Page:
“When it comes to entertaining themselves, most Americans choose to watch movies and TV, over listening to music, playing video games, and other forms of entertainment. In fact, 27% of all entertainment hours in 2018 were spent watching TV and movies, followed by 19% listening to music, and 16% playing video games, according to The NPD Group. The remaining 38% of entertainment time was taken up by reading books, social networking and other activities.”
According to a new survey, 56% of moviegoers say they use their mobile phones to learn more about movie and entertainment options. Mobile moviegoers use their phones at all stages throughout the movie trip process, from pre-show activities and check-in, to planning other events after the show. Movie marketers should increasingly factor mobile into their media plans.
Total movie box office sales in 2012 set a record $10.8 billion. A big year at the box office was also a big year for at-home movies, as the average American adult watched over 10 movies by DVD, Blu-ray, streaming or video. In terms of how a person’s faith affected their movie watching habits, evangelicals saw 2.7 movies at the movie theater in the last year, a full movie more than the national, adult average, according to The Barna Group.
Network and cable TV have long accounted for over 50% of ad budget allocations when movie production companies begin promoting a new film. But the effects of a slower economy and changes in media consumption habits having movie producers rethinking their marketing strategies. In some cases, producers are spending less money. In other cases, they are channeling money to different media outlets.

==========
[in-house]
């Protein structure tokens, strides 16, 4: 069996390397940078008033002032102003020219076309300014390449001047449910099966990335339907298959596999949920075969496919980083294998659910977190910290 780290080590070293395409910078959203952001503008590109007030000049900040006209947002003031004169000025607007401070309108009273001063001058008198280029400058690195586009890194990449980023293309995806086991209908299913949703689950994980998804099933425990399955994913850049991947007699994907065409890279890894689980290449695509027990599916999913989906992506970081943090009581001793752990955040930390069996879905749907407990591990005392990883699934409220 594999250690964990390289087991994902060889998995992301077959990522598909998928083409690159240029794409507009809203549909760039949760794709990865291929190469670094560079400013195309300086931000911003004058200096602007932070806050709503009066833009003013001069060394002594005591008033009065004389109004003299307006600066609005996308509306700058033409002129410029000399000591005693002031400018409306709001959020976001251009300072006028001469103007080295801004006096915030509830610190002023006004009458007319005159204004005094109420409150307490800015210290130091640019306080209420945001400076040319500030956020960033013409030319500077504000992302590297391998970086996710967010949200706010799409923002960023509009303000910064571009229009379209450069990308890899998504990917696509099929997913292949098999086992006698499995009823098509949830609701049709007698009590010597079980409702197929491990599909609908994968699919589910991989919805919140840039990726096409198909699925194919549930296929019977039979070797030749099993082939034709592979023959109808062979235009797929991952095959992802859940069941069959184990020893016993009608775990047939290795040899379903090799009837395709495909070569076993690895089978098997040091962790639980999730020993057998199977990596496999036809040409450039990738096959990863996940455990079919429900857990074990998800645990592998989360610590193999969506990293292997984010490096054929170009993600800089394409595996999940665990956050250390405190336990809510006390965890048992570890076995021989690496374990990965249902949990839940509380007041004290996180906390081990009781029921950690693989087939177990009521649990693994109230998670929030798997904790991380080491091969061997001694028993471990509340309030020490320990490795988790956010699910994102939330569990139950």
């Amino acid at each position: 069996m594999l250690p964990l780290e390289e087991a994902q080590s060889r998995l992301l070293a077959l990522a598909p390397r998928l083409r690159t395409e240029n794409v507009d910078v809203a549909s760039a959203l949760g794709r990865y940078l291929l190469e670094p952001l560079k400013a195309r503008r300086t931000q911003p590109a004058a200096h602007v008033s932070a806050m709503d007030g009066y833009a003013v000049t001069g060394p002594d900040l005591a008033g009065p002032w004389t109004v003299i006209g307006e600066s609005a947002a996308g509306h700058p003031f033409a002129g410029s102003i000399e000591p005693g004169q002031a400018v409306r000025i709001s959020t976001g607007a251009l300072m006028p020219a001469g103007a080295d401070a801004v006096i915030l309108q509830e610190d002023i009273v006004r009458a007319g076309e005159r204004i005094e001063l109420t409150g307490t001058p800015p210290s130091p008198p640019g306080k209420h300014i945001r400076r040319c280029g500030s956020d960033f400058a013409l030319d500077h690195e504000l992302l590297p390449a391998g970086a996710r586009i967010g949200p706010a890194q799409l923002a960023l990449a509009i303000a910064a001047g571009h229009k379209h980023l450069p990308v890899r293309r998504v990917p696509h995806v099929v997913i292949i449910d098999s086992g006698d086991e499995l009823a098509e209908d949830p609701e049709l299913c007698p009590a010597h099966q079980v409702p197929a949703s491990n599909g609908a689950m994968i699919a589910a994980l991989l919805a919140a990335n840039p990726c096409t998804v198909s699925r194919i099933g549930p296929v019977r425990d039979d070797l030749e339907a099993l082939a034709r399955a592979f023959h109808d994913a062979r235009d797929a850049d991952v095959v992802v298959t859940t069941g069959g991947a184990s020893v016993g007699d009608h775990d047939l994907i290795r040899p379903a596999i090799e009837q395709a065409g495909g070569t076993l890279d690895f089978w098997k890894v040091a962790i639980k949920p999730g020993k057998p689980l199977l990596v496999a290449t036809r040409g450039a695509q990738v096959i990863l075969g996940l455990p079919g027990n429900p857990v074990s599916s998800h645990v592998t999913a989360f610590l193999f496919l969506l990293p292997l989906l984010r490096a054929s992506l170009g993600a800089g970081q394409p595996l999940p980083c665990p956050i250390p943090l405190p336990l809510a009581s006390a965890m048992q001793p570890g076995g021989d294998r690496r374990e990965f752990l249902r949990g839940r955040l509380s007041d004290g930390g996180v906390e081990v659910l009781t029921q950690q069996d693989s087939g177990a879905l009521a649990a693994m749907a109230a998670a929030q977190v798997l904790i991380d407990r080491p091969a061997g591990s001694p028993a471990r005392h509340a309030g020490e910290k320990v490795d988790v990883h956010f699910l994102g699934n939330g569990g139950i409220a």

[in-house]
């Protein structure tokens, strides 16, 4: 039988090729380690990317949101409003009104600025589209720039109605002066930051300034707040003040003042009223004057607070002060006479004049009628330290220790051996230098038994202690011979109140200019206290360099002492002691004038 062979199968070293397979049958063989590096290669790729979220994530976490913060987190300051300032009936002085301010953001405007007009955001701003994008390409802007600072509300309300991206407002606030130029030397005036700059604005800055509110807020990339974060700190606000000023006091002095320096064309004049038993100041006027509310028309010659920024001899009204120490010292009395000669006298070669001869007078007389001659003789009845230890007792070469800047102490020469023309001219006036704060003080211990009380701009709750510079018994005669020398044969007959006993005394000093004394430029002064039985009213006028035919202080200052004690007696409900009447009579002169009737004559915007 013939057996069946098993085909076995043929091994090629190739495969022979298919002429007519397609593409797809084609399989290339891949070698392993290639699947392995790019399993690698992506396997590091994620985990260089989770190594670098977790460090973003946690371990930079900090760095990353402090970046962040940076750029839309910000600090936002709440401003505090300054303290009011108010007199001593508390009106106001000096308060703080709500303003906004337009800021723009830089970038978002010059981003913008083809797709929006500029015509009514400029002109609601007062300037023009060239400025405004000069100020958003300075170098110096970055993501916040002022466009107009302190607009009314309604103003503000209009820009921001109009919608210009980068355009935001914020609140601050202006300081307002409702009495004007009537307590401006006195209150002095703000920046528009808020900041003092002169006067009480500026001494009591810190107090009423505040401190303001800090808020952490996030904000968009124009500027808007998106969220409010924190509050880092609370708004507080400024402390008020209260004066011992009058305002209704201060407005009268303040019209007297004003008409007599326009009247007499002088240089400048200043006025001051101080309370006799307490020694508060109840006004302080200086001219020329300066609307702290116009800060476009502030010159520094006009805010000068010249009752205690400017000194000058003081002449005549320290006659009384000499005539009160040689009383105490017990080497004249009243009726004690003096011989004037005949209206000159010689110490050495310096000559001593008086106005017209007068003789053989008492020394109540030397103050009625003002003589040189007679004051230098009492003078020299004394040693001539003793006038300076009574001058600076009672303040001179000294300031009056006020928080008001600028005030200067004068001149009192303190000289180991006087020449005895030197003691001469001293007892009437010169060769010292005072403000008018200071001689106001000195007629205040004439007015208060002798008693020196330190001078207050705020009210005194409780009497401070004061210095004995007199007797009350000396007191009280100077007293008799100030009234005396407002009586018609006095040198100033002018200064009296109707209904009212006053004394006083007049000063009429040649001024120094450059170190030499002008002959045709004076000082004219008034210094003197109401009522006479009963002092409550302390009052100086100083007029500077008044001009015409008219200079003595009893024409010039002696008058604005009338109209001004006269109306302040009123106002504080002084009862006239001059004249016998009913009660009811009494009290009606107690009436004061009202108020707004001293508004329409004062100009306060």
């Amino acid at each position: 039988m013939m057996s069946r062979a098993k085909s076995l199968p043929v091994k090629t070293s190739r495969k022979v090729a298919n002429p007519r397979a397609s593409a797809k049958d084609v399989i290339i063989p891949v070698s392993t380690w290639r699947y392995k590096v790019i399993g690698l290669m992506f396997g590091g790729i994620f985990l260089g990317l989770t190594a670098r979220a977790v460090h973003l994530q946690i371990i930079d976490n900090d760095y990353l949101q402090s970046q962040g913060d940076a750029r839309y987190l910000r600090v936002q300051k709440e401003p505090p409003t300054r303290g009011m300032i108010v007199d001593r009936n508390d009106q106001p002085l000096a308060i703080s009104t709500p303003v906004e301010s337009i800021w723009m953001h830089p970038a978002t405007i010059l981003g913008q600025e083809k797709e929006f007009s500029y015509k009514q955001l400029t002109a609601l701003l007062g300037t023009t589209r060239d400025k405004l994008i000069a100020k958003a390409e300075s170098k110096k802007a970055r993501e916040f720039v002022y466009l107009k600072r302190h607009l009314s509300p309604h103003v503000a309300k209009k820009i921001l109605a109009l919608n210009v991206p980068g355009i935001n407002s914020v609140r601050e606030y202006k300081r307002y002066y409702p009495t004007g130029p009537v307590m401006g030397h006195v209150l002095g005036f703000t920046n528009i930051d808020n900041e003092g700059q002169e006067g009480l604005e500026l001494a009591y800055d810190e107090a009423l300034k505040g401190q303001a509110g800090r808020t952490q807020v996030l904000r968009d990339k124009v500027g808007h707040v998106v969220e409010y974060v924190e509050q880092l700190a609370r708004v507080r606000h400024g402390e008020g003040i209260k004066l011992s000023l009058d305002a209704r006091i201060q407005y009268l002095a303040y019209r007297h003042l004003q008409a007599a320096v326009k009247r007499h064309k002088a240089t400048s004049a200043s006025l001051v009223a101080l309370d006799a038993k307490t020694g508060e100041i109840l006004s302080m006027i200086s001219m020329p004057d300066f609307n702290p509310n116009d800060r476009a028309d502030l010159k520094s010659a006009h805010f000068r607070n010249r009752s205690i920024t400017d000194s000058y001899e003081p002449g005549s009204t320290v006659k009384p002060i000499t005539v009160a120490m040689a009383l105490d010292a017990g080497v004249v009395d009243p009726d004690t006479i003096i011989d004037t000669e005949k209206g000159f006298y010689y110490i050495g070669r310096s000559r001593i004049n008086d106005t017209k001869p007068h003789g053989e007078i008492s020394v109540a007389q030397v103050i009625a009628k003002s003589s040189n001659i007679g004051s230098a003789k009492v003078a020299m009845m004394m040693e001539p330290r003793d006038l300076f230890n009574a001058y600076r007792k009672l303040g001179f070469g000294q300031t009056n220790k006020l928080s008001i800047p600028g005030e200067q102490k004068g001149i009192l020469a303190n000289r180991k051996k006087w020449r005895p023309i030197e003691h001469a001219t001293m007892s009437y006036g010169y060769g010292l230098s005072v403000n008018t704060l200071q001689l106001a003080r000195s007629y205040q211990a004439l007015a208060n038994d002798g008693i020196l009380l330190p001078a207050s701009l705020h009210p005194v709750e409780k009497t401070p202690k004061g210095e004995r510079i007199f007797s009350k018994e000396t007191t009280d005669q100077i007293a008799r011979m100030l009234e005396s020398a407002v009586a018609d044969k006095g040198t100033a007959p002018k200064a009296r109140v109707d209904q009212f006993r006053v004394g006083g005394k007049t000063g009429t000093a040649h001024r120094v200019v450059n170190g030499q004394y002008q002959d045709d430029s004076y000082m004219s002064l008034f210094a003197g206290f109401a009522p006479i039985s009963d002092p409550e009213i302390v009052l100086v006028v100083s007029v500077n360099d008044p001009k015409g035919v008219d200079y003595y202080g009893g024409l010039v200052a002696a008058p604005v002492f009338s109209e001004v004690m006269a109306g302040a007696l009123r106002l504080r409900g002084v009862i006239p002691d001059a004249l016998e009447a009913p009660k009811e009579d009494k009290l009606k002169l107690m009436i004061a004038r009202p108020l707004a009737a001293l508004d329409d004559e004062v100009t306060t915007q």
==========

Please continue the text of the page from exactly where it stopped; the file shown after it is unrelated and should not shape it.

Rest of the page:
Transmedia storytelling has proven successful in media formats such as traditional books and videogames. Now entertainment marketers are moving to use this strategy to keep their audiences engaged as they promote new movies or TV shows. A report in Entertainment Marketing indicates that television and film studios are incorporating “transmedia” elements into their marketing — “developing interactive narratives that unfold online, via text messages and social network profiles, and even sometimes via real world interaction.”
Whether they are going to theaters, rental kiosks, or using downloads, consumers continue to show their desire for movie entertainment. A recent Market Force Information survey reveals that nearly 7 out of 10 consumers will see at least 1 in-theater movie in the first quarter of 2010.
Consumers have multiple ways to access the latest movie from their favorite production houses. These days, they may be as likely go to a theater to watch the movie as they may be to watch the production streaming on the Web. At the same time, movie producers are looking for ways to efficiently use the average $30 million marketing budget that accompanies large releases. Earlier this year, I wrote about strategies that would be taken this year including more promotional partnerships and less use of print, radio and outdoor.
The recession drove more consumers into movie theaters in 2009 and resulted in industry revenues that topped $10 billion. While a ticket to a pro ball game is beyond the budget of most people, especially those who are accepting pay cuts or worried about losing their job, attending movies is seen as an affordable luxury. Despite this good news, the movie industry is watching profitability closely, especially in light of the large drop in DVD revenues.